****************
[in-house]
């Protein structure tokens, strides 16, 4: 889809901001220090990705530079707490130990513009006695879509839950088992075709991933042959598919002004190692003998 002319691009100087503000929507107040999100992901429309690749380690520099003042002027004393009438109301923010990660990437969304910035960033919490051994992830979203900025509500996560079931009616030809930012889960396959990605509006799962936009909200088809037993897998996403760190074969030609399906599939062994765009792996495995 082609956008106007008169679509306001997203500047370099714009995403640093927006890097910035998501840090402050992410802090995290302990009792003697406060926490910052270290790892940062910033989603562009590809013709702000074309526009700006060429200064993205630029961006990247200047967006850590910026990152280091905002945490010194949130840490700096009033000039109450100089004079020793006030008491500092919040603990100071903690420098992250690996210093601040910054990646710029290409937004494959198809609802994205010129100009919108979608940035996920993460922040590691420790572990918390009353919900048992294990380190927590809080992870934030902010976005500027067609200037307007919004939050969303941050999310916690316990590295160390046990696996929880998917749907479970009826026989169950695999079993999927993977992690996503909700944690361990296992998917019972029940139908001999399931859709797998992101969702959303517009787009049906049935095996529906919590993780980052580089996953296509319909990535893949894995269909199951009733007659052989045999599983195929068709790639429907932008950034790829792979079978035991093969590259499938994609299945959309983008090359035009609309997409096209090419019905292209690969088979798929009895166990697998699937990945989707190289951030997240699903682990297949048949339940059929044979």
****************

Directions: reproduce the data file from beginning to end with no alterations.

[in-house]
């Protein structure tokens, strides 16, 4: 889809901001220090990705530079707490130990513009006695879509839950088992075709991933042959598919002004190692003998 002319691009100087503000929507107040999100992901429309690749380690520099003042002027004393009438109301923010990660990437969304910035960033919490051994992830979203900025509500996560079931009616030809930012889960396959990605509006799962936009909200088809037993897998996403760190074969030609399906599939062994765009792996495995 082609956008106007008169679509306001997203500047370099714009995403640093927006890097910035998501840090402050992410802090995290302990009792003697406060926490910052270290790892940062910033989603562009590809013709702000074309526009700006060429200064993205630029961006990247200047967006850590910026990152280091905002945490010194949130840490700096009033000039109450100089004079020793006030008491500092919040603990100071903690420098992250690996210093601040910054990646710029290409937004494959198809609802994205010129100009919108979608940035996920993460922040590691420790572990918390009353919900048992294990380190927590809080992870934030902010976005500027067609200037307007919004939050969303941050999310916690316990590295160390046990696996929880998917749907479970009826026989169950695999079993999927993977992690996503909700944690361990296992998917019972029940139908001999399931859709797998992101969702959303517009787009049906049935095996529906919590993780980052580089996953296509319909990535893949894995269909199951009733007659052989045999599983195929068709790639429907932008950034790829792979079978035991093969590259499938994609299945959309983008090359035009609309997409096209090419019905292209690969088979798929009895166990697998699937990945989707190289951030997240699903682990297949048949339940059929044979």